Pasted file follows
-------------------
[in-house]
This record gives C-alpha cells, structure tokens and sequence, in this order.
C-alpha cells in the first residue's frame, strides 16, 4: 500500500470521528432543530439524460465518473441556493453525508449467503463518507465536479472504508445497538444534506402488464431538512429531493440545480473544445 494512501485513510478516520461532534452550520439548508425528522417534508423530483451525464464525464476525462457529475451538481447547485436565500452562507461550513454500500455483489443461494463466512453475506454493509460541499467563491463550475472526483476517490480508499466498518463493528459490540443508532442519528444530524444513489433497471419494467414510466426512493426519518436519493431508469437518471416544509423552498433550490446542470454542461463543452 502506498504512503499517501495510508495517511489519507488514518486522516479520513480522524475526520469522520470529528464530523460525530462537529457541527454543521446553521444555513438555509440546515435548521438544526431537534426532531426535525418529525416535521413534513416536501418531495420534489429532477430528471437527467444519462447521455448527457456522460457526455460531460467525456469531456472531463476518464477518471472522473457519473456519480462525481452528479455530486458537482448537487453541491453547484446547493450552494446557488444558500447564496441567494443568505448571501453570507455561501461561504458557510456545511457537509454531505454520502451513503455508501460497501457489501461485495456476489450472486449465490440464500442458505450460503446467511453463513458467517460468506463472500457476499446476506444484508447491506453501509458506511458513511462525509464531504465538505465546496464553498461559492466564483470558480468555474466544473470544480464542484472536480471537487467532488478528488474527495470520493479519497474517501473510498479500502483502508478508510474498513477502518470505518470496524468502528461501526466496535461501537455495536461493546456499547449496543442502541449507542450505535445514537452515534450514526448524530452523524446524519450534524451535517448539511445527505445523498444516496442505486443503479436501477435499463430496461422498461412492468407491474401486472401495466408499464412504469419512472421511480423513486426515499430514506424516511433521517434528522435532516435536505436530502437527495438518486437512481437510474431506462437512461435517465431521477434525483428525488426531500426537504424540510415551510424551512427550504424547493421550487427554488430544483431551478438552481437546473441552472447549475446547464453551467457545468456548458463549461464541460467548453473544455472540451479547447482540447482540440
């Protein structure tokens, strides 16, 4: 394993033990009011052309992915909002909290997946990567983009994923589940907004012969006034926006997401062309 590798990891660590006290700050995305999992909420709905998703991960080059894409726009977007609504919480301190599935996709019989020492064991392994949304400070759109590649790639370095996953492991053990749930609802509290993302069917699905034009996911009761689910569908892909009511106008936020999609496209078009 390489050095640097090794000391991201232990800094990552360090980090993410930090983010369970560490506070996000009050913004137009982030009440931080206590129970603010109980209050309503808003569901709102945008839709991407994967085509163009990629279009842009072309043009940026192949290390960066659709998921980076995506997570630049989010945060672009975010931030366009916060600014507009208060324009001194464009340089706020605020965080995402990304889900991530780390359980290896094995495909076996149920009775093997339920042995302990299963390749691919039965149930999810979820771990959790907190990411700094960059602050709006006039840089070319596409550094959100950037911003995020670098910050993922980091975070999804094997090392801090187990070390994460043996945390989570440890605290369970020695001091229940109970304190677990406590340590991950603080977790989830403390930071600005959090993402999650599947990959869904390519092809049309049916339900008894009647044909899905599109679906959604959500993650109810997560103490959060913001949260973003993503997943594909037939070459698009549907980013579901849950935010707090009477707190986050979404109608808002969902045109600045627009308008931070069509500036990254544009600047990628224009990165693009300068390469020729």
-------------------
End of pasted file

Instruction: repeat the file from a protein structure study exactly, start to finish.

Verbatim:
[in-house]
This record gives C-alpha cells, structure tokens and sequence, in this order.
C-alpha cells in the first residue's frame, strides 16, 4: 500500500470521528432543530439524460465518473441556493453525508449467503463518507465536479472504508445497538444534506402488464431538512429531493440545480473544445 494512501485513510478516520461532534452550520439548508425528522417534508423530483451525464464525464476525462457529475451538481447547485436565500452562507461550513454500500455483489443461494463466512453475506454493509460541499467563491463550475472526483476517490480508499466498518463493528459490540443508532442519528444530524444513489433497471419494467414510466426512493426519518436519493431508469437518471416544509423552498433550490446542470454542461463543452 502506498504512503499517501495510508495517511489519507488514518486522516479520513480522524475526520469522520470529528464530523460525530462537529457541527454543521446553521444555513438555509440546515435548521438544526431537534426532531426535525418529525416535521413534513416536501418531495420534489429532477430528471437527467444519462447521455448527457456522460457526455460531460467525456469531456472531463476518464477518471472522473457519473456519480462525481452528479455530486458537482448537487453541491453547484446547493450552494446557488444558500447564496441567494443568505448571501453570507455561501461561504458557510456545511457537509454531505454520502451513503455508501460497501457489501461485495456476489450472486449465490440464500442458505450460503446467511453463513458467517460468506463472500457476499446476506444484508447491506453501509458506511458513511462525509464531504465538505465546496464553498461559492466564483470558480468555474466544473470544480464542484472536480471537487467532488478528488474527495470520493479519497474517501473510498479500502483502508478508510474498513477502518470505518470496524468502528461501526466496535461501537455495536461493546456499547449496543442502541449507542450505535445514537452515534450514526448524530452523524446524519450534524451535517448539511445527505445523498444516496442505486443503479436501477435499463430496461422498461412492468407491474401486472401495466408499464412504469419512472421511480423513486426515499430514506424516511433521517434528522435532516435536505436530502437527495438518486437512481437510474431506462437512461435517465431521477434525483428525488426531500426537504424540510415551510424551512427550504424547493421550487427554488430544483431551478438552481437546473441552472447549475446547464453551467457545468456548458463549461464541460467548453473544455472540451479547447482540447482540440
């Protein structure tokens, strides 16, 4: 394993033990009011052309992915909002909290997946990567983009994923589940907004012969006034926006997401062309 590798990891660590006290700050995305999992909420709905998703991960080059894409726009977007609504919480301190599935996709019989020492064991392994949304400070759109590649790639370095996953492991053990749930609802509290993302069917699905034009996911009761689910569908892909009511106008936020999609496209078009 390489050095640097090794000391991201232990800094990552360090980090993410930090983010369970560490506070996000009050913004137009982030009440931080206590129970603010109980209050309503808003569901709102945008839709991407994967085509163009990629279009842009072309043009940026192949290390960066659709998921980076995506997570630049989010945060672009975010931030366009916060600014507009208060324009001194464009340089706020605020965080995402990304889900991530780390359980290896094995495909076996149920009775093997339920042995302990299963390749691919039965149930999810979820771990959790907190990411700094960059602050709006006039840089070319596409550094959100950037911003995020670098910050993922980091975070999804094997090392801090187990070390994460043996945390989570440890605290369970020695001091229940109970304190677990406590340590991950603080977790989830403390930071600005959090993402999650599947990959869904390519092809049309049916339900008894009647044909899905599109679906959604959500993650109810997560103490959060913001949260973003993503997943594909037939070459698009549907980013579901849950935010707090009477707190986050979404109608808002969902045109600045627009308008931070069509500036990254544009600047990628224009990165693009300068390469020729």